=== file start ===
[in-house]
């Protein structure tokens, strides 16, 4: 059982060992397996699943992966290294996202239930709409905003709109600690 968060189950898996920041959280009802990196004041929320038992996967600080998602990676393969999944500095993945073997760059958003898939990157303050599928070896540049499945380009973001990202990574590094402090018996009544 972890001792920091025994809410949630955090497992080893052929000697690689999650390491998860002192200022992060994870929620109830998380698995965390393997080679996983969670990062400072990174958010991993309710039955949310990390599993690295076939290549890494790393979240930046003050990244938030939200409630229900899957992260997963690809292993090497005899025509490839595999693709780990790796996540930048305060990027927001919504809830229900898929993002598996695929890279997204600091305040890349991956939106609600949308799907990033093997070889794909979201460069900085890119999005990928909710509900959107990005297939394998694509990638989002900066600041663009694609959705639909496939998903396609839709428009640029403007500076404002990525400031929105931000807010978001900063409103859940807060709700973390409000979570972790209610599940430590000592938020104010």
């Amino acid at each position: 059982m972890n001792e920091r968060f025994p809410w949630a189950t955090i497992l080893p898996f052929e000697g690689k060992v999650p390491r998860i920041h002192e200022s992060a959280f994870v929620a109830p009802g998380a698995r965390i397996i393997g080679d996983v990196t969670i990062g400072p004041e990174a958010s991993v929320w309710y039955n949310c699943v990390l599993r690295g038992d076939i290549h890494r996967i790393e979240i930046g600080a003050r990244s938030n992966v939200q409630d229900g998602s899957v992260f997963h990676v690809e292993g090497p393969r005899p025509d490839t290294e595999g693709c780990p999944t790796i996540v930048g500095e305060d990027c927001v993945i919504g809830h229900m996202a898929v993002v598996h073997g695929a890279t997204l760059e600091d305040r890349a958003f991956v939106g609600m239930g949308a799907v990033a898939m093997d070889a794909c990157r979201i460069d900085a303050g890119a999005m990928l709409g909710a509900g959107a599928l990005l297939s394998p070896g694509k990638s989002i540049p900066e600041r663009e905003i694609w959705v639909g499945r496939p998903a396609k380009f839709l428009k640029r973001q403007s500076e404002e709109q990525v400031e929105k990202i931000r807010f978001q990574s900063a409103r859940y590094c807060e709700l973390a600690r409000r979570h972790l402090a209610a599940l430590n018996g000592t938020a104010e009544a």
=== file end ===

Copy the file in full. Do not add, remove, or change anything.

[in-house]
């Protein structure tokens, strides 16, 4: 059982060992397996699943992966290294996202239930709409905003709109600690 968060189950898996920041959280009802990196004041929320038992996967600080998602990676393969999944500095993945073997760059958003898939990157303050599928070896540049499945380009973001990202990574590094402090018996009544 972890001792920091025994809410949630955090497992080893052929000697690689999650390491998860002192200022992060994870929620109830998380698995965390393997080679996983969670990062400072990174958010991993309710039955949310990390599993690295076939290549890494790393979240930046003050990244938030939200409630229900899957992260997963690809292993090497005899025509490839595999693709780990790796996540930048305060990027927001919504809830229900898929993002598996695929890279997204600091305040890349991956939106609600949308799907990033093997070889794909979201460069900085890119999005990928909710509900959107990005297939394998694509990638989002900066600041663009694609959705639909496939998903396609839709428009640029403007500076404002990525400031929105931000807010978001900063409103859940807060709700973390409000979570972790209610599940430590000592938020104010």
């Amino acid at each position: 059982m972890n001792e920091r968060f025994p809410w949630a189950t955090i497992l080893p898996f052929e000697g690689k060992v999650p390491r998860i920041h002192e200022s992060a959280f994870v929620a109830p009802g998380a698995r965390i397996i393997g080679d996983v990196t969670i990062g400072p004041e990174a958010s991993v929320w309710y039955n949310c699943v990390l599993r690295g038992d076939i290549h890494r996967i790393e979240i930046g600080a003050r990244s938030n992966v939200q409630d229900g998602s899957v992260f997963h990676v690809e292993g090497p393969r005899p025509d490839t290294e595999g693709c780990p999944t790796i996540v930048g500095e305060d990027c927001v993945i919504g809830h229900m996202a898929v993002v598996h073997g695929a890279t997204l760059e600091d305040r890349a958003f991956v939106g609600m239930g949308a799907v990033a898939m093997d070889a794909c990157r979201i460069d900085a303050g890119a999005m990928l709409g909710a509900g959107a599928l990005l297939s394998p070896g694509k990638s989002i540049p900066e600041r663009e905003i694609w959705v639909g499945r496939p998903a396609k380009f839709l428009k640029r973001q403007s500076e404002e709109q990525v400031e929105k990202i931000r807010f978001q990574s900063a409103r859940y590094c807060e709700l973390a600690r409000r979570h972790l402090a209610a599940l430590n018996g000592t938020a104010e009544a």